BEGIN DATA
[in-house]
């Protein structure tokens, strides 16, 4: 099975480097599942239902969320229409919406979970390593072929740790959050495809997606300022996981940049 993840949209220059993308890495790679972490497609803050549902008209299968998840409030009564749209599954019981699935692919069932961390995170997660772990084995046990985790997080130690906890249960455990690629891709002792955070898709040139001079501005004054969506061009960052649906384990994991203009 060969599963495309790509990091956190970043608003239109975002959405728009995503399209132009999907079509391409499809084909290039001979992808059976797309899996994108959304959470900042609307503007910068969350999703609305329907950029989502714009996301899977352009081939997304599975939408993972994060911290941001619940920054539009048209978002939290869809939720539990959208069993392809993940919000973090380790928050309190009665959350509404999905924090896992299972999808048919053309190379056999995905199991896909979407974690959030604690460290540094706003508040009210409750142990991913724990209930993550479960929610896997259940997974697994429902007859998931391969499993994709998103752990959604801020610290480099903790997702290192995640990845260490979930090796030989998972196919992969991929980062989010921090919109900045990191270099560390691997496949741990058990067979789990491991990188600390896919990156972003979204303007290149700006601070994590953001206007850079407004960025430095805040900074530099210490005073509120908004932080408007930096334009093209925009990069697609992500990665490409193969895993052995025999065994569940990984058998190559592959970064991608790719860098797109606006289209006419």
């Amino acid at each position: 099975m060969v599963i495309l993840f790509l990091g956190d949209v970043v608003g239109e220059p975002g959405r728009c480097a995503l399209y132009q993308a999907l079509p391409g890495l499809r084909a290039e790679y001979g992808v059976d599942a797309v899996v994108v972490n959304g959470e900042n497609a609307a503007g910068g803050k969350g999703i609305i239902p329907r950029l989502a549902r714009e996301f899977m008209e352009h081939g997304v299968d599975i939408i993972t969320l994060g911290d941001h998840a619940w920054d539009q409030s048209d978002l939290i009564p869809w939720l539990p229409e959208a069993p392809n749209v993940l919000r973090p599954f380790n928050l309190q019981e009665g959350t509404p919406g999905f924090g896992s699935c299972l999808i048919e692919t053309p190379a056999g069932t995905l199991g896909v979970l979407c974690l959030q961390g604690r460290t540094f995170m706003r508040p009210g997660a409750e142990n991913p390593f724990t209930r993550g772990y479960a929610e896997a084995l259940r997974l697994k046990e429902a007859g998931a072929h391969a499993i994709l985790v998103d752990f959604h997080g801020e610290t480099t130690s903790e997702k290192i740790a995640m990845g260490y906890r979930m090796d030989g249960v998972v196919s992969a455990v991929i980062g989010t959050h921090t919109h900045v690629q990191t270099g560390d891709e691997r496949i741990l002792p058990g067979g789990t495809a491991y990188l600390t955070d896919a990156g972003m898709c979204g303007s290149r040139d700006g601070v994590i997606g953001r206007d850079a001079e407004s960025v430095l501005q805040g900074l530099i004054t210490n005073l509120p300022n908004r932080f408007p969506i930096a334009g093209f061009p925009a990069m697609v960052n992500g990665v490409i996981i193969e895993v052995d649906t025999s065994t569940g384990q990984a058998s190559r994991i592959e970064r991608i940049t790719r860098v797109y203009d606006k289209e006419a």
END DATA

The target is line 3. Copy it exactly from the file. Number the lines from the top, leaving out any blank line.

């Amino acid at each position: 099975m060969v599963i495309l993840f790509l990091g956190d949209v970043v608003g239109e220059p975002g959405r728009c480097a995503l399209y132009q993308a999907l079509p391409g890495l499809r084909a290039e790679y001979g992808v059976d599942a797309v899996v994108v972490n959304g959470e900042n497609a609307a503007g910068g803050k969350g999703i609305i239902p329907r950029l989502a549902r714009e996301f899977m008209e352009h081939g997304v299968d599975i939408i993972t969320l994060g911290d941001h998840a619940w920054d539009q409030s048209d978002l939290i009564p869809w939720l539990p229409e959208a069993p392809n749209v993940l919000r973090p599954f380790n928050l309190q019981e009665g959350t509404p919406g999905f924090g896992s699935c299972l999808i048919e692919t053309p190379a056999g069932t995905l199991g896909v979970l979407c974690l959030q961390g604690r460290t540094f995170m706003r508040p009210g997660a409750e142990n991913p390593f724990t209930r993550g772990y479960a929610e896997a084995l259940r997974l697994k046990e429902a007859g998931a072929h391969a499993i994709l985790v998103d752990f959604h997080g801020e610290t480099t130690s903790e997702k290192i740790a995640m990845g260490y906890r979930m090796d030989g249960v998972v196919s992969a455990v991929i980062g989010t959050h921090t919109h900045v690629q990191t270099g560390d891709e691997r496949i741990l002792p058990g067979g789990t495809a491991y990188l600390t955070d896919a990156g972003m898709c979204g303007s290149r040139d700006g601070v994590i997606g953001r206007d850079a001079e407004s960025v430095l501005q805040g900074l530099i004054t210490n005073l509120p300022n908004r932080f408007p969506i930096a334009g093209f061009p925009a990069m697609v960052n992500g990665v490409i996981i193969e895993v052995d649906t025999s065994t569940g384990q990984a058998s190559r994991i592959e970064r991608i940049t790719r860098v797109y203009d606006k289209e006419a």